No cell phones ringing.  No dvd players, television or video games glaring to distract my child from the world going on around her.  And yes, there is at least an hour a day where the girls must play quietly in their cabins, read a book or listen to music on their iPods. There is a big part of me that’s convinced Lulu actually learned how to read because she couldn’t watch television at camp. And she didn’t seem to miss her electronic toys—at least she never mentioned them in her letters. Without these distractions, she was able to find new hobbies, connect with other kids through card games and jacks and, perhaps, sharpen her imagination and story telling skills.

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6. Who knew that I could light a fire with just one match?  Or play the guitar? 

It’s obvious, but one of the benefits of summer camp is that kids get a chance to learn new skills. Regardless of the type of camp a child goes to (sports, art, circus), a child comes home with new skills and perhaps a lifelong love for something she may have never discovered had she not attended camp. For a mother who attended a Quaker (aka: no violence, please) high school, it’s ironic that my daughter loves and is good at Riflery.  They don’t call her “Eagle Eye” for nothing, you know?

7. I really MISSED you MOM!

This one’s my favorite:  All year, it is taken for granted that Mom and Dad are around to make my tween’s life easier  When she comes home, at least for the first few weeks, Lulu is SO appreciative of all of the little things that we do for her: like put her laundry away. All of the sudden being picked up from ice skating lessons takes on a new importance and appreciation.

So there you have it, seven great reasons to send your child to camp for the summer.  I admit, in January, summer camp seems a million years away.  But the time creeps up on us parents pretty quickly.  Between running back and forth to school, making sure that homework is done and ensuring our children make it to sports practices and music lessons on time, the idea of camp may actually sound pretty appealing to many parents.  My point is that not only will you benefit from some time off from your parenting responsibilities but so will your children.  You will be amazed at how much they grow, change and succeed!

The saddest sign to a camper:  "So Long."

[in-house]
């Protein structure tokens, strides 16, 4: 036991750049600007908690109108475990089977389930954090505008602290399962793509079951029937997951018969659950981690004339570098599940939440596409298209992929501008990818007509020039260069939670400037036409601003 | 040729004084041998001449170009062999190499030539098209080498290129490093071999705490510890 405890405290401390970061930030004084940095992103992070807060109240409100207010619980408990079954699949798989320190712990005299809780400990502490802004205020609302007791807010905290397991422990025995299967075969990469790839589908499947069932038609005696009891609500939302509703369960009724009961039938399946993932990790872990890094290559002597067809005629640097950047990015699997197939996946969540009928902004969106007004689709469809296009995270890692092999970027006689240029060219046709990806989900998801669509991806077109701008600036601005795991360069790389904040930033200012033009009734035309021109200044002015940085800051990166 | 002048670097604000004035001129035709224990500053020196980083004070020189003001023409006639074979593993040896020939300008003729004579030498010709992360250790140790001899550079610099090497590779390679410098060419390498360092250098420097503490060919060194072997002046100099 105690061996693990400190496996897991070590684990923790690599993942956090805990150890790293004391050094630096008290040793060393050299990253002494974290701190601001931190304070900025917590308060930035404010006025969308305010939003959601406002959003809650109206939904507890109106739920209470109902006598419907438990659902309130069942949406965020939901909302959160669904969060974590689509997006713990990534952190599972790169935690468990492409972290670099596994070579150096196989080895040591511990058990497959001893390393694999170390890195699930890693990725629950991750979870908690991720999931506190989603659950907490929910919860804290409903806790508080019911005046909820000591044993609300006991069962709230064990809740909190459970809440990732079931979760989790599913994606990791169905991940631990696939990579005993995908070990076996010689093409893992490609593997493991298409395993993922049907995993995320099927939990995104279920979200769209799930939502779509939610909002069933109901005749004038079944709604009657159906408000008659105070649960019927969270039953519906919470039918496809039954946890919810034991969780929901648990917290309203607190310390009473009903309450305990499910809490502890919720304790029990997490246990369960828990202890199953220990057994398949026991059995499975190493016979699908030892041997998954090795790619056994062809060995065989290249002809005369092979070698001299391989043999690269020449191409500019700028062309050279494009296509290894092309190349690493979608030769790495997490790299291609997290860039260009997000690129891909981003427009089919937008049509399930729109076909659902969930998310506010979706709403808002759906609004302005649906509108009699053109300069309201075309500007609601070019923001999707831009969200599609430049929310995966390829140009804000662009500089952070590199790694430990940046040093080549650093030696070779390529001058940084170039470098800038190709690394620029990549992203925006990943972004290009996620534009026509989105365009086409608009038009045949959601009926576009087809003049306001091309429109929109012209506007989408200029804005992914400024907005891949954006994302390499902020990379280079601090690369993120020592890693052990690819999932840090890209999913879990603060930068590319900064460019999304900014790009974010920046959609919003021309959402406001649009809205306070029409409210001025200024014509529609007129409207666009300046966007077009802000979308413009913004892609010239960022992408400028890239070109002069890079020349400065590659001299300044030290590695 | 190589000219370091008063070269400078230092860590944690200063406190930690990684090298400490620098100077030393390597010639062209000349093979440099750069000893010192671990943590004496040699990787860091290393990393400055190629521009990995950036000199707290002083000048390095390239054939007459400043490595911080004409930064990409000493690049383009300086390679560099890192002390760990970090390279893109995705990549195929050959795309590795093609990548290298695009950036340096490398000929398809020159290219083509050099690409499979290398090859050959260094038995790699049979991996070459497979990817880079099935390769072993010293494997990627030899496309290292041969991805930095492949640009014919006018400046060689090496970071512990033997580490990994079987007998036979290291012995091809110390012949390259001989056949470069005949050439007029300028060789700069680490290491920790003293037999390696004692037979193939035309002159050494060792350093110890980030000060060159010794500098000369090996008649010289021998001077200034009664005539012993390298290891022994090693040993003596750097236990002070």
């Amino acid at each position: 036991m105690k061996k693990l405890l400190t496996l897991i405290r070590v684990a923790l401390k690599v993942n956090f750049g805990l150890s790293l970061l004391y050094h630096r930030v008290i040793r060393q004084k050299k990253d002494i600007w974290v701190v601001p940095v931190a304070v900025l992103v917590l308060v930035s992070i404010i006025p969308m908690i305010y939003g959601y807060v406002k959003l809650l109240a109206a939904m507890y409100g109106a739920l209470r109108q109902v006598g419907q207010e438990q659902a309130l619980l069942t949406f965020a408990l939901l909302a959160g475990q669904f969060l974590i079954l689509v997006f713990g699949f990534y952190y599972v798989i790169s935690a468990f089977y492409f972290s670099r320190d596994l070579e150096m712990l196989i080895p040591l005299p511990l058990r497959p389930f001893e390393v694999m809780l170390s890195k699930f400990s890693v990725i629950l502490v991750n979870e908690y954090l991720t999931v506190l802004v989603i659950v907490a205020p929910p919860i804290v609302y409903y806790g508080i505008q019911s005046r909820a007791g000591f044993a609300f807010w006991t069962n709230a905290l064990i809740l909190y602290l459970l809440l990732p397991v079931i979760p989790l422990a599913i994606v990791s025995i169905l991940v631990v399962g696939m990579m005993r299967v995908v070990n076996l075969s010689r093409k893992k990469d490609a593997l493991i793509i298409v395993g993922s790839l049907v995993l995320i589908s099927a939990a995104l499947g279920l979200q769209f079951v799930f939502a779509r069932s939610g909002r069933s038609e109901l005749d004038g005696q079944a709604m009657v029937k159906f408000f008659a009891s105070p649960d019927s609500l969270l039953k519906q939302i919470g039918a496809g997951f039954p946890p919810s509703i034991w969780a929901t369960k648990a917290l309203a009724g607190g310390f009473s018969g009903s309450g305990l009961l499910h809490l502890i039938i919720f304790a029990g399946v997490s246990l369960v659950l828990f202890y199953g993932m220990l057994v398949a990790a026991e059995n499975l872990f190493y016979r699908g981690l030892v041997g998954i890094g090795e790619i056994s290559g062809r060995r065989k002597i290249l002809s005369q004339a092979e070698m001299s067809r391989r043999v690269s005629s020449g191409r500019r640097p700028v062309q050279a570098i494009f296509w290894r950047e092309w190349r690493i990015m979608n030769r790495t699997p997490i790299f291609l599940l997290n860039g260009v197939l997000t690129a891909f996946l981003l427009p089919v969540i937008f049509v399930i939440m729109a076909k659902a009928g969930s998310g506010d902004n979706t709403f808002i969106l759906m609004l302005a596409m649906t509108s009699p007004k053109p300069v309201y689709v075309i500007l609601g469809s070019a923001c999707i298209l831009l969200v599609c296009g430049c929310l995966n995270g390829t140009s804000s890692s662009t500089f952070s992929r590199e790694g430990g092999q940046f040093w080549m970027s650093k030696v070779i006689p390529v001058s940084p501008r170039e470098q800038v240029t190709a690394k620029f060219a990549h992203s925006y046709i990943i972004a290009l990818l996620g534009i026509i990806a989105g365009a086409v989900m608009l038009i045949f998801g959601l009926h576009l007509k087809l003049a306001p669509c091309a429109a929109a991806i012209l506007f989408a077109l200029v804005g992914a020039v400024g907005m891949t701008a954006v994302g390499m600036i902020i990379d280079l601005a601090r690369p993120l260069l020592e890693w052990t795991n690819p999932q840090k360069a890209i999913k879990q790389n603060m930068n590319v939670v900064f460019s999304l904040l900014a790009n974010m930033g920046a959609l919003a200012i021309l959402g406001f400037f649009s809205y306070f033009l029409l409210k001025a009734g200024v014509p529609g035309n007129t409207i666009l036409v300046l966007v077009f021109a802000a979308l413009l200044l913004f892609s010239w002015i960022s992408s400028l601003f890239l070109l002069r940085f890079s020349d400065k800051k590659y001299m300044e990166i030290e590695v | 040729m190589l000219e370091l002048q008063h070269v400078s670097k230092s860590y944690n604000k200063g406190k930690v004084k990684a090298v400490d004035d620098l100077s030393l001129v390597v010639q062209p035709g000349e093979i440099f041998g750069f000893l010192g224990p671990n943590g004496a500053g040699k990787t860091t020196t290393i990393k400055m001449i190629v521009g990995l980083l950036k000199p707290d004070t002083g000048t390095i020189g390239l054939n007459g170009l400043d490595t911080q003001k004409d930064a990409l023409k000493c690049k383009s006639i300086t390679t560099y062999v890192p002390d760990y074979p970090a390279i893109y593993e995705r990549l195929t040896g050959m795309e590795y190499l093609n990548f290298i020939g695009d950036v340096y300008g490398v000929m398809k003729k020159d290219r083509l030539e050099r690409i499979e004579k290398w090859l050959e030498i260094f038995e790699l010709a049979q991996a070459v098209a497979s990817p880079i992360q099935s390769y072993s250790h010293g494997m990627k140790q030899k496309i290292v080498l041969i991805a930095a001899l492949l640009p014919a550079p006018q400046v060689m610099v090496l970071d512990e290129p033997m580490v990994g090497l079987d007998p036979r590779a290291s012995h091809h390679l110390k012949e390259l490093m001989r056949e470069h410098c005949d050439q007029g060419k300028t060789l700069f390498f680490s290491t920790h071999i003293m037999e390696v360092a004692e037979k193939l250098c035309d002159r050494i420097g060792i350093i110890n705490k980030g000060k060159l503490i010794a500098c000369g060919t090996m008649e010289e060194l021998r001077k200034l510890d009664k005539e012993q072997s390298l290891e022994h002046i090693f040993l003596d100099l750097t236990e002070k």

The saddest sign to a camper: “So Long.”

Campingly Yours: She’s Leaving Home

Campingly Yours: She’s Leaving Home

The day I have dreaded is upon us.  K left for overnight camp this morning and I did a good job keeping it together until the very last moment. As I gave her the final hug goodbye, I broke down in tears.  Yes, I BROKE DOWN…not the other way around.  She didn’t shed a tear.  I suppose you’re going to say that the mother crying because she is going to miss her child and not the child crying because she is going to miss her mother is a sign of good parenting.  You know what I say?  I really don’t care.

Let’s be clear; I wanted K to go to camp.  Here are some of the reasons:

  1. Her absence allows my husband and I to go on a much needed GROWN UP vacation. This year we are headed to Africa with friends.
  2. She’s an only child which means K is around adults much of the time.  Going to camp allows her to have an opportunity to live with and interact with other girls her age.
  3. She gets a break from some of the monotony and routine of home.  Mixing it up and being in new situations allows for growth.
  4. Here’s a hard one for me: Being separated, while not ideal, does allow K and I to have a break and appreciate each other when we are together again.  (i.e. Absence makes the heart grow fonder.)
  5. I can take an exercise class or workout whenever I want without having to worry about where K is and if she is having a good time.
  6. I can go to sleep whenever I want.  Since I am the person who usually puts K to sleep, I also don’t go to sleep until she is out for the night.  This can sometimes take longer than I would like.
  7. My husband and I can watch shows with “more mature” themes and language without worrying that K might wander in or be exposed to something we consider to be inappropriate.
  8. We don’t have to be role models.  Yes, I said it.  We CAN eat popcorn for dinner and not feel ashamed that a good example is not being set for our child
  9. There is more spontaneity in our life.  (Interpret that as you see fit.) We can come and go as we please when we please without having to worry about getting a sitter–among other things.
  10. No Nick, Nick Jr. Nick Teen, Disney Channel or other child related shows or movies shall play in our house UNLESS we choose to play them.  Yes, that means that I get control of the remote once in a while and don’t have to barter with my daughter for who gets to watch what when.
There is no doubt that I miss my daughter already and I am confident that she will feel the tug to be home tonight as she gets ready for bed.  But  K has made some serious plans to perfect her water skiing and fishing skills.  She will have a chance to read some books and even more importantly get a break from the “hustle and bustle” of her busy school and extra curricular life.  As for the two of us, well A and I also have a great summer lined up.  We are traveling, visiting with friends and hanging with each other.  It’s been a long time since we have had a chance to get up in the morning and not have to rush Kayla to a lesson or a friends house.  I guess you can call us “Empty Nesters” for the next 8 weeks! I think that after a bit, we will start to like it.